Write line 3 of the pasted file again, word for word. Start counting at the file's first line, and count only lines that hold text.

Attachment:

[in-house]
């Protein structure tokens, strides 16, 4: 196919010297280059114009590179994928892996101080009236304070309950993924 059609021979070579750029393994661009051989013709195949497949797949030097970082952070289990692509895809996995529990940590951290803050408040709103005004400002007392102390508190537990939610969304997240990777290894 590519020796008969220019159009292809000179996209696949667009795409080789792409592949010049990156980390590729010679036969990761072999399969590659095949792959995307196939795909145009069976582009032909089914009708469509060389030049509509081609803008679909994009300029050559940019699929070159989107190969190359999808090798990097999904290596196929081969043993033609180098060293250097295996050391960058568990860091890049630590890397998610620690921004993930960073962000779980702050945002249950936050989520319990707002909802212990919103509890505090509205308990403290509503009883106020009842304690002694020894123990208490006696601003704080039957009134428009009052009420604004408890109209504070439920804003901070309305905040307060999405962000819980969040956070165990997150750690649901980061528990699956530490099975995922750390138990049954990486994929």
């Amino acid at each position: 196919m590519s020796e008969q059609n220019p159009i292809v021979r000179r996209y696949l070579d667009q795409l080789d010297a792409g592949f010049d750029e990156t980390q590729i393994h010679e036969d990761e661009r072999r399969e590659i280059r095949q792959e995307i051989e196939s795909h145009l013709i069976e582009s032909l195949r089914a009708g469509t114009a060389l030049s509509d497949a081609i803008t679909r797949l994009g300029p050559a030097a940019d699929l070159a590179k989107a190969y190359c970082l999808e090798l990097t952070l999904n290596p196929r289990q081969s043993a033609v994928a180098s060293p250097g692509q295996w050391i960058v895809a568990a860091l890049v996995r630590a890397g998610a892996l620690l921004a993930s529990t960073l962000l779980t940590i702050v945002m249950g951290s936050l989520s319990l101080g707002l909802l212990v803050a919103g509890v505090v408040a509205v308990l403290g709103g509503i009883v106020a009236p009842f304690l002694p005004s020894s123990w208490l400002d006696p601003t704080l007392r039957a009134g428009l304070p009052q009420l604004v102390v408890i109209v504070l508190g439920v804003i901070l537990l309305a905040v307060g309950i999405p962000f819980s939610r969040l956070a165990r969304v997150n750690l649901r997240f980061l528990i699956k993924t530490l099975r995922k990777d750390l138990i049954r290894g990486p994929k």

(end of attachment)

């Amino acid at each position: 196919m590519s020796e008969q059609n220019p159009i292809v021979r000179r996209y696949l070579d667009q795409l080789d010297a792409g592949f010049d750029e990156t980390q590729i393994h010679e036969d990761e661009r072999r399969e590659i280059r095949q792959e995307i051989e196939s795909h145009l013709i069976e582009s032909l195949r089914a009708g469509t114009a060389l030049s509509d497949a081609i803008t679909r797949l994009g300029p050559a030097a940019d699929l070159a590179k989107a190969y190359c970082l999808e090798l990097t952070l999904n290596p196929r289990q081969s043993a033609v994928a180098s060293p250097g692509q295996w050391i960058v895809a568990a860091l890049v996995r630590a890397g998610a892996l620690l921004a993930s529990t960073l962000l779980t940590i702050v945002m249950g951290s936050l989520s319990l101080g707002l909802l212990v803050a919103g509890v505090v408040a509205v308990l403290g709103g509503i009883v106020a009236p009842f304690l002694p005004s020894s123990w208490l400002d006696p601003t704080l007392r039957a009134g428009l304070p009052q009420l604004v102390v408890i109209v504070l508190g439920v804003i901070l537990l309305a905040v307060g309950i999405p962000f819980s939610r969040l956070a165990r969304v997150n750690l649901r997240f980061l528990i699956k993924t530490l099975r995922k990777d750390l138990i049954r290894g990486p994929k």